It turns out the statue wasn't of a goddess, but of a the demon queen, Shion, who was sealed away thousands of years ago. The teens get involved in her life, as well as the other of The Nine (nine immortal demons) and their lives basically fall apart.
It's a lot more complicated than that, but it's hard to explain without giving pretty much everything away ^^;
It's currently 82,000 words long, but I'm still adding more as I revise.
The imagery is cleaner and the text is just tighter. Except for a few glimmers of moonlight on the fish, you said the same thing in the first passage, but with less fluff. Of course, a lot of readers like fluff. I just tend to like less of it in the beginning of a story.
Sounds like you're going to cut it close, if you're still writing/revising, and planning to publish next month. Also, if you can afford to, consider hiring an editor. They catch a LOT of stuff that we don't see. When I self-edit, I tend to read the text as I intend it to be, not necessarily what's actually on the page. Good editors are worth it.
In any case, good luck with it, and happy writing. :) I really like the title. As for covers, I know there are a lot of authors you can reach out to here on She Writes, who can probably recommend a good cover designer.
Well, I did just write the second one in about two minutes :P The other one has been revised multiple times. I'll work on getting it cleaner, though I personally like the fluff. It sets the mood for the type of style I want for the prologue. But thanks for your opinion!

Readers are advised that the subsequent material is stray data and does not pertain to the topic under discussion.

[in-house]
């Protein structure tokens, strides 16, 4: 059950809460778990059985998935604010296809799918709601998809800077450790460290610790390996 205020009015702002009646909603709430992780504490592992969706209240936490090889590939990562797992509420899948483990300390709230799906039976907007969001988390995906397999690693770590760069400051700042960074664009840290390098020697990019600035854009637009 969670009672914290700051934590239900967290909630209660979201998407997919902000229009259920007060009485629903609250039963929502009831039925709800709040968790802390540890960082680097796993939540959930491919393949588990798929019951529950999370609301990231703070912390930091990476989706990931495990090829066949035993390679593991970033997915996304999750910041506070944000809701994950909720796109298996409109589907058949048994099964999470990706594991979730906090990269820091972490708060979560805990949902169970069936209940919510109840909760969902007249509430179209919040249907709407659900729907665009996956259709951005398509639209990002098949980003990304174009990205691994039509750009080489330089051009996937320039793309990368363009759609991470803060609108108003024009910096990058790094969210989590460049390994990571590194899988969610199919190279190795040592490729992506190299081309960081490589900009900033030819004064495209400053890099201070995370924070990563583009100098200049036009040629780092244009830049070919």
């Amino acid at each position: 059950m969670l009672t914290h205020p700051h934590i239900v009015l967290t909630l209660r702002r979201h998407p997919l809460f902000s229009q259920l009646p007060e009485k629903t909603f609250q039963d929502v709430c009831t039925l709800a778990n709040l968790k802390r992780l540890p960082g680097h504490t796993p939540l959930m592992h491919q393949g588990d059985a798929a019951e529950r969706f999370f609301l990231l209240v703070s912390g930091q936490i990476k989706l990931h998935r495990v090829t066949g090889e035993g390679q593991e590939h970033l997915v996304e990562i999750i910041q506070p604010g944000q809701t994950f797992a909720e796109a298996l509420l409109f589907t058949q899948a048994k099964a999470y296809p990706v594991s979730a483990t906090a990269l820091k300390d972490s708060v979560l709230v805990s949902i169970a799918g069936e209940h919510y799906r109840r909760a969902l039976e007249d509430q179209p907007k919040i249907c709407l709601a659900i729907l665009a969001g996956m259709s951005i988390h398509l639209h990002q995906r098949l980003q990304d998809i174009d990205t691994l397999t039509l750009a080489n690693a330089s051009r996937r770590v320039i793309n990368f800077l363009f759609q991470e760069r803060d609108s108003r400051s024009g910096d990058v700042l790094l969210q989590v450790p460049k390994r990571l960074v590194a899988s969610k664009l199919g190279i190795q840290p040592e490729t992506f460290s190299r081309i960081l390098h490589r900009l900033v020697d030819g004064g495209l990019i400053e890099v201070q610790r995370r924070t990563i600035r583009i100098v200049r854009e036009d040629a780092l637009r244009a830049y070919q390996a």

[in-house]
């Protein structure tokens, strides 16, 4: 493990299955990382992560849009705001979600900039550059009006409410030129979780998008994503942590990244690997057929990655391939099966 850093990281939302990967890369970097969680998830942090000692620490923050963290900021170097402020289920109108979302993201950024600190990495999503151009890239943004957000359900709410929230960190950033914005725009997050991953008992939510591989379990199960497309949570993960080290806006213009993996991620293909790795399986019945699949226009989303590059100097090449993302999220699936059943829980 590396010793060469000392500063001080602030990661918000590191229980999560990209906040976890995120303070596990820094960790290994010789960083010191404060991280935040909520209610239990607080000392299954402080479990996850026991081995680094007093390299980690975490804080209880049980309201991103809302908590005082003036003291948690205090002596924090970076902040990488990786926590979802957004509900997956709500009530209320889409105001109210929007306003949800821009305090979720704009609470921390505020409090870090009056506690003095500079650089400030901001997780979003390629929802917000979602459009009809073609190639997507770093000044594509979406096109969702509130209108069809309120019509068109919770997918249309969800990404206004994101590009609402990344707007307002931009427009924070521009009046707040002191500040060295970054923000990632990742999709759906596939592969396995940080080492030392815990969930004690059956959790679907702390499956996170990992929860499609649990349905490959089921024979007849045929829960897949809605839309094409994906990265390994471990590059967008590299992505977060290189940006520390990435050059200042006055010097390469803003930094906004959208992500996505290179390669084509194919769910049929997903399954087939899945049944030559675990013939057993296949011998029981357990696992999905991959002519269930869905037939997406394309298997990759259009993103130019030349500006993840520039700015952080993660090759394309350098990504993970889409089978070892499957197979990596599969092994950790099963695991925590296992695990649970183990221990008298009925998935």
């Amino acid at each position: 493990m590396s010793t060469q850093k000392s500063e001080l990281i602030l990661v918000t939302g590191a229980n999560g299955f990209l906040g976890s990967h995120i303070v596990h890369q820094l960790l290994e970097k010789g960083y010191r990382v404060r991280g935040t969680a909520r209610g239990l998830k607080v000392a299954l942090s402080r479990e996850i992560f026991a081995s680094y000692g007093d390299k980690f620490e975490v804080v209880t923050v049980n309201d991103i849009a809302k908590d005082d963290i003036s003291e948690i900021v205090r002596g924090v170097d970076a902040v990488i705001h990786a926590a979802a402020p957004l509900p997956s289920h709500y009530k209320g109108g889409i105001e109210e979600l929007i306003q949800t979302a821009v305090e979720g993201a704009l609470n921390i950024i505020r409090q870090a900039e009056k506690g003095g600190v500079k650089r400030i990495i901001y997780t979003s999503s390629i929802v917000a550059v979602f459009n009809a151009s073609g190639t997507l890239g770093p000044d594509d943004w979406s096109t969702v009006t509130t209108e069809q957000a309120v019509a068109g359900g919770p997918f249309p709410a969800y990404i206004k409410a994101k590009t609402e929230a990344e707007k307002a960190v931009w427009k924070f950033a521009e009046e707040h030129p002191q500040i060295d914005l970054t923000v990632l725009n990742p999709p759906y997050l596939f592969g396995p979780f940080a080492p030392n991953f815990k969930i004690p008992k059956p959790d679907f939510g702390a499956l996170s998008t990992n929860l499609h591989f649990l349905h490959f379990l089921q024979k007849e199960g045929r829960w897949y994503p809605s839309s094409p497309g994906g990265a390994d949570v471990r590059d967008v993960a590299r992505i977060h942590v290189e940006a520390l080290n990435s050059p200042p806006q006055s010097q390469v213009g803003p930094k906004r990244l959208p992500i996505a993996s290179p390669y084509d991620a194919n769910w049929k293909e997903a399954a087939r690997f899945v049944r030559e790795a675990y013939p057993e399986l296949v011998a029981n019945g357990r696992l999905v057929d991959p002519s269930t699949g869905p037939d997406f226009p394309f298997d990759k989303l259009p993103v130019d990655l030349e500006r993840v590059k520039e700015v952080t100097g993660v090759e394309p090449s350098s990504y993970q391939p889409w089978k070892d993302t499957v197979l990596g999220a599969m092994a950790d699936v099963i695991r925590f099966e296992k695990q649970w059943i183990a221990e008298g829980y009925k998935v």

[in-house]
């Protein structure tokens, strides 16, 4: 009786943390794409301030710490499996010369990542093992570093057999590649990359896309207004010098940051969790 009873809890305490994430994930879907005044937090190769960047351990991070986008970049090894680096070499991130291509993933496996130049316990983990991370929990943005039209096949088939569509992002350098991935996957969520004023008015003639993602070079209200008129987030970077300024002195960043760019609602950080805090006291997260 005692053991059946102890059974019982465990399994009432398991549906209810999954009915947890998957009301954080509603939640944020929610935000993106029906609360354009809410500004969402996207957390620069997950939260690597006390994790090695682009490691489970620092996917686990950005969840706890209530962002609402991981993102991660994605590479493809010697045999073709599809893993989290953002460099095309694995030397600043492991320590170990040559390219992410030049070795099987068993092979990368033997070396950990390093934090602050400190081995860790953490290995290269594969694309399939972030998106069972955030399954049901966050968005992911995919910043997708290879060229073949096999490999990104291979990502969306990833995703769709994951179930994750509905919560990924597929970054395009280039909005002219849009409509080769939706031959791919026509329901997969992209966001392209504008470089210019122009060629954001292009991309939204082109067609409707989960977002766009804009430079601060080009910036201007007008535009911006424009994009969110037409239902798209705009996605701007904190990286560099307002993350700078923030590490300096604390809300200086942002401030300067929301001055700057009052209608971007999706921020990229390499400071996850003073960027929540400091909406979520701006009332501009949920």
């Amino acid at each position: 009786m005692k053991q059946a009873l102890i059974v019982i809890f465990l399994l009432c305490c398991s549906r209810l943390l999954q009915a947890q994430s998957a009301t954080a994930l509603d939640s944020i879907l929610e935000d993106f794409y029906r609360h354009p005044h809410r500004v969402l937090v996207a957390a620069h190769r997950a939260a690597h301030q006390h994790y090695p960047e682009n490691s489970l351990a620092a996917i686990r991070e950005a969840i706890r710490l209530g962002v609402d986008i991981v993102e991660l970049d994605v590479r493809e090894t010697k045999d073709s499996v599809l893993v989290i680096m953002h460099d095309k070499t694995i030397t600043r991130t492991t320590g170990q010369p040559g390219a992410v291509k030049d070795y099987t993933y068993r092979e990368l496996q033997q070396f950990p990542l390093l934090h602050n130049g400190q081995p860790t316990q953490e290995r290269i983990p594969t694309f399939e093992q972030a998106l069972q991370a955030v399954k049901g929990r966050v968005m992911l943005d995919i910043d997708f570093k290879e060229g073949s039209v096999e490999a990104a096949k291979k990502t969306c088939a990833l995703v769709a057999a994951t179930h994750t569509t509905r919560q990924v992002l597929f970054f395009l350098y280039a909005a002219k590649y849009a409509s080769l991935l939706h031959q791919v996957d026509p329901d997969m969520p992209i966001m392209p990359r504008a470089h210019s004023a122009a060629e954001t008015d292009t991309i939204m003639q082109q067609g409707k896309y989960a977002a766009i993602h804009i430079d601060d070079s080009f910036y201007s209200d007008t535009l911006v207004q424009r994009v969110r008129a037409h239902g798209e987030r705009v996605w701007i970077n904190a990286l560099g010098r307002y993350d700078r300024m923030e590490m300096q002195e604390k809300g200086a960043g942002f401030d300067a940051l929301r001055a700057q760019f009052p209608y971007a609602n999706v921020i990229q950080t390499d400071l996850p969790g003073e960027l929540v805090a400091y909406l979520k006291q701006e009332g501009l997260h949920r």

Hm... yeah, probably, but if I don't cut it close I won't get it done. And I don't have the money. Editors can cost up to 300 dollars per manuscript. I just don't have that kind of money. I know they're worth it, but if I really need to I can ask my friends for help. I know plenty who would love to help me for a lot cheaper than a professional.
Thanks! I like the title too :D Gives it an air of mystery, even though the title doesn't really make sense until the third book. I'll be looking around for a book cover person on here then :)
I like the second one - the first one doesn't pull me in to the story.
The second one starts the reader asking questions - why is she alone? Showing the wind's actions is good, and the reader wonders why the bloodied garments.
Third sentence might be edited - to show. Still as a rock, she stared at the rushing river. (don't need the before her - unless she has eyes behind her head - I think my mom did)
Okay - the other images near the end are evocative - but I wonder if she would be watching fish, smelling musky scent of river with bloody clothes - She might wash clothes, pull up a ripped garment and shiver in the breeze.